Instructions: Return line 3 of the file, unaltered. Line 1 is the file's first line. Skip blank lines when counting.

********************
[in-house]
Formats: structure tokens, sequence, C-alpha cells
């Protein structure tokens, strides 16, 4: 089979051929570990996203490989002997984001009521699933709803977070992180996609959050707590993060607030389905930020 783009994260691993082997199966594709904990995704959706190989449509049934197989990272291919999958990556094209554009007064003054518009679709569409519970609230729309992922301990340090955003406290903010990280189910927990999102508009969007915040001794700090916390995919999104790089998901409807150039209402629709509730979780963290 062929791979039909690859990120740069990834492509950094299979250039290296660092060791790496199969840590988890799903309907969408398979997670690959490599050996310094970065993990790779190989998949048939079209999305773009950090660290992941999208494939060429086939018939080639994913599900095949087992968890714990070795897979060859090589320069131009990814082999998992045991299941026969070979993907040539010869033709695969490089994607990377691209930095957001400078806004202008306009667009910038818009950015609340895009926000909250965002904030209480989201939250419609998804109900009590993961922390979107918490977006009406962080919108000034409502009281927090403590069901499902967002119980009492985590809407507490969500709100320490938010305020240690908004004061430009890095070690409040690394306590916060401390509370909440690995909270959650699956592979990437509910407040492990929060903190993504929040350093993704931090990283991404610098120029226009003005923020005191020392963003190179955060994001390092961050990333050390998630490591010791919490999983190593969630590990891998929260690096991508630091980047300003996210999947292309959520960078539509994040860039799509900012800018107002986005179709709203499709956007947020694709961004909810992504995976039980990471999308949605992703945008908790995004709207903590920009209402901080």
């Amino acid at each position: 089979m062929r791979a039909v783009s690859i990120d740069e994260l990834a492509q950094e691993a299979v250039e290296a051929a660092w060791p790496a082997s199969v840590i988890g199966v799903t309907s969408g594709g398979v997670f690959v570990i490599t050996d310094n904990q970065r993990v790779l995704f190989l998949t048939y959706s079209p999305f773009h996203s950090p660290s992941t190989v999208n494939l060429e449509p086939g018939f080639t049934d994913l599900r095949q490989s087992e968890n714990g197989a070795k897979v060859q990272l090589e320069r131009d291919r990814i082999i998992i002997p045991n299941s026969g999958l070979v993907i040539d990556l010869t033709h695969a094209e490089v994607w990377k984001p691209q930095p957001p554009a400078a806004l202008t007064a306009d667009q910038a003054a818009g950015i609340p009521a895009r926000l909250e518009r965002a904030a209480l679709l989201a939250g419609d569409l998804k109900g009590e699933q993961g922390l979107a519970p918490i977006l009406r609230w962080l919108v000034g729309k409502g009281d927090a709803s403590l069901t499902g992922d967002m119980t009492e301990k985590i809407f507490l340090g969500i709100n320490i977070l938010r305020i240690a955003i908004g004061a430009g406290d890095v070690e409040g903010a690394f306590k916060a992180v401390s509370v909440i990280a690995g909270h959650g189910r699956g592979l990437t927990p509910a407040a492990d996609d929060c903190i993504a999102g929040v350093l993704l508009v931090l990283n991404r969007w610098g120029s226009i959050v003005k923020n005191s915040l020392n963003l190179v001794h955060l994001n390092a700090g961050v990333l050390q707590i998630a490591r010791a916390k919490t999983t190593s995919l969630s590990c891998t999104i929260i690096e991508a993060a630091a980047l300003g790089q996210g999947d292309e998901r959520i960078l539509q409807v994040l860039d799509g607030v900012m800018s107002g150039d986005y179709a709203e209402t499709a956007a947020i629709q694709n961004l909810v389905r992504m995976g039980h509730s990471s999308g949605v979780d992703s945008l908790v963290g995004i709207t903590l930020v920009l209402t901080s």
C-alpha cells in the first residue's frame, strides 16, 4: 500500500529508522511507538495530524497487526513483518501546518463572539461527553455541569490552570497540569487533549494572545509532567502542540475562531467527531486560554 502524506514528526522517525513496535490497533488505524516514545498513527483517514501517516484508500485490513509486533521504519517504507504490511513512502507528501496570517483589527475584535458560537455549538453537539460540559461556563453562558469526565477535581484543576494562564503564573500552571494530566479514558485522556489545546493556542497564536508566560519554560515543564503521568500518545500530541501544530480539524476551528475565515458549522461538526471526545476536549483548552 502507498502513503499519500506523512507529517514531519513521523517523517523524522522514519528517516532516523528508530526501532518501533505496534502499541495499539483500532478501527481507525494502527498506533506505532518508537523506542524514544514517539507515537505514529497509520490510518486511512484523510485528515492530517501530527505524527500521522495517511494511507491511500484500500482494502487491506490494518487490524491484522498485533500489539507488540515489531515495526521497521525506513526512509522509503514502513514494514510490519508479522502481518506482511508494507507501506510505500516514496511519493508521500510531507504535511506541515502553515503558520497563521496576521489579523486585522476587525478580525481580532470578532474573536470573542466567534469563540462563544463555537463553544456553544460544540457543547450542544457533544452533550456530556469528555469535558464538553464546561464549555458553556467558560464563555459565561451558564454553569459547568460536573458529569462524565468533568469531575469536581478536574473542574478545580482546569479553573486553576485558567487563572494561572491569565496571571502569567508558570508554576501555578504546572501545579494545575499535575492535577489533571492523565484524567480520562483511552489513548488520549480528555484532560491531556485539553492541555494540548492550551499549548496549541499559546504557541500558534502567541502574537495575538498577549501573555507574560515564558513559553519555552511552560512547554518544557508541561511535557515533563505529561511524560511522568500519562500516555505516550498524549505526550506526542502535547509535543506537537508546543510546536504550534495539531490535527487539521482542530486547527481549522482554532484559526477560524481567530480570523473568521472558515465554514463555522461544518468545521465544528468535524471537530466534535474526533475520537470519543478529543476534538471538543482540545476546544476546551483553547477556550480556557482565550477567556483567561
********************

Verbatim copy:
């Protein structure tokens, strides 16, 4: 089979051929570990996203490989002997984001009521699933709803977070992180996609959050707590993060607030389905930020 783009994260691993082997199966594709904990995704959706190989449509049934197989990272291919999958990556094209554009007064003054518009679709569409519970609230729309992922301990340090955003406290903010990280189910927990999102508009969007915040001794700090916390995919999104790089998901409807150039209402629709509730979780963290 062929791979039909690859990120740069990834492509950094299979250039290296660092060791790496199969840590988890799903309907969408398979997670690959490599050996310094970065993990790779190989998949048939079209999305773009950090660290992941999208494939060429086939018939080639994913599900095949087992968890714990070795897979060859090589320069131009990814082999998992045991299941026969070979993907040539010869033709695969490089994607990377691209930095957001400078806004202008306009667009910038818009950015609340895009926000909250965002904030209480989201939250419609998804109900009590993961922390979107918490977006009406962080919108000034409502009281927090403590069901499902967002119980009492985590809407507490969500709100320490938010305020240690908004004061430009890095070690409040690394306590916060401390509370909440690995909270959650699956592979990437509910407040492990929060903190993504929040350093993704931090990283991404610098120029226009003005923020005191020392963003190179955060994001390092961050990333050390998630490591010791919490999983190593969630590990891998929260690096991508630091980047300003996210999947292309959520960078539509994040860039799509900012800018107002986005179709709203499709956007947020694709961004909810992504995976039980990471999308949605992703945008908790995004709207903590920009209402901080």